Treddetaalwinning troch betide en lette(re) twataligen
Meartaligens en taal learen
Yn dit AyO-projekt wurdt sjoen nei de taalûntjouwing fan it Ingelsk as in tredde taal dy't tige relatearre is oan de earste en twadde taal, it Frysk en it Nederlânsk. It doel is út te finen oft de mjitte fan twataligens ynfloed hat op de treddetaalûntjouwing. Twa groepen earstejiers HAVO/VWO-learlingen (N=77, gemiddelde âldens 12.45) - betide (Frysk-Nederlânske) twataligen en lettere (Nederlânsk-Fryske) twataligen - binne ien skoaljier lang folge en ferskate kearen testen. Der is sjoen nei harren taalfeardigens yn it Frysk, Nederlânsk en Ingelsk en harren mentale taalferwurking, mei as doel om te sjen oft floeiend twataligens in positive ynfloed hat op it learen fan de tredde taal.
Mirjam Günther-van der Meij MA
prof. dr. C.L.J. de Bot (Ryksuniversiteit Grins)
dr. E.L. Klinkenberg (Fryske Akademy), dr. W.M. Lowie (Ryksuniversiteit Grins)
Meartaligens en taal learen
Do early bilinguals learn a third language easier than late(r) bilinguals?
Earlier research suggests that bilinguals are better third language learners compared to monolinguals. The question we address in this study is how bilingual one needs to be to profit from this advantage and whether this advantage also applies to bilinguals of two closely related languages that learn a third also closely related language.
As bilinguals, third language learners have the advantage of already knowing two language systems, which makes them more experienced language learners and makes it easier for them to build the third language on those experiences. This study looks at how bilingual one needs to be to profit from this advantage.
Could this also account for bilinguals from closely related languages? Frisian, Dutch and English all derive from the same language family: the West-Germanic branch, which also includes, amongst others, German and Afrikaans. Frisian and English share a special relationship. It is said that the Frisians brought their language to Britain when they joined the Anglo-Saxons who went through Frisian territory to invade Britain during the 5th century. When the Anglo-Saxons and Frisian began populating the British Isles they spoke a mutually intelligible language, Old English, which is similar to modern Frisian. Of course, since the migration of the Anglo-Saxons and Frisian, the Frisian and English language have been heavily influenced by Dutch and French respectively. However, there are still traces of similarities. East Anglian fisherman had a rhyme which went:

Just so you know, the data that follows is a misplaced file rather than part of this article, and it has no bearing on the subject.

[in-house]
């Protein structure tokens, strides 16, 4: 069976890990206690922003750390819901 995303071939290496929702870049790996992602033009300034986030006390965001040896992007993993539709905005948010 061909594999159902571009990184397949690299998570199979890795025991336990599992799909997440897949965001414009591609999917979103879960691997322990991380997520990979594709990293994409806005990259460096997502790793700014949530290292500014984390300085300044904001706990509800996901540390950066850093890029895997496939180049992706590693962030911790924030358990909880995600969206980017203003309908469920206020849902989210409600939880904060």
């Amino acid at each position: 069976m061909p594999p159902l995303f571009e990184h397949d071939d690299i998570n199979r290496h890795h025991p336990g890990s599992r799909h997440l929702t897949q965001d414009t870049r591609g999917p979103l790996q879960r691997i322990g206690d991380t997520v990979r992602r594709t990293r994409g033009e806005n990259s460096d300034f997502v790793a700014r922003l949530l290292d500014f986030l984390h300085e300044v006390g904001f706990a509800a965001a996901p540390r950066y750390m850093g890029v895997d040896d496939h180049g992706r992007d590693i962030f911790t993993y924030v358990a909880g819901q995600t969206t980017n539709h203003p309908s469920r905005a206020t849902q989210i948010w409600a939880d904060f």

- Bread, butter and green cheese,
Is good English and good Friese
Today the Frisians still have their own version of the rhyme which goes:
- Bûter, brea en griene tsiis,
Is goed Ingelsk en goed Frysk
Even someone who is unfamiliar with both languages can easily spot the similarities. Some Frisians believe that, because of the shared language history, it is easier for them to learn the English language than for for example Dutch speakers.
The current study
This study looks at the development of English as a third language that is closely related to the first and second language, which are either Dutch or Frisian. It looks at both language proficiency and language processing in the three languages involved.
To answer the above questions, two groups of first year high-level secondary school pupils (N=77, mean age 12.5) – fluent Frisian-Dutch bilinguals and non-fluent Dutch-Frisian bilinguals, living in the Province of Fryslân in the Netherlands – are compared on their English language development over a period of one school year. They were tested 3 times on their language proficiency in Frisian, Dutch and English through a speaking task. In addition to fluency, we looked at language processing as measured by two reaction time priming experiments (lexical decision and naming task) comparing the following language pairs: Frisian-English / English-Frisian and Dutch-English / English-Dutch.
Aim of the study
We want to find out if the degree of bilingualism has an impact on third language development. Next to that, we want to find out whether bilingual speakers of related languages have the same advantages in acquiring a third language as bilingual speakers of less related languages do. The study adds to growing research on trilingualism.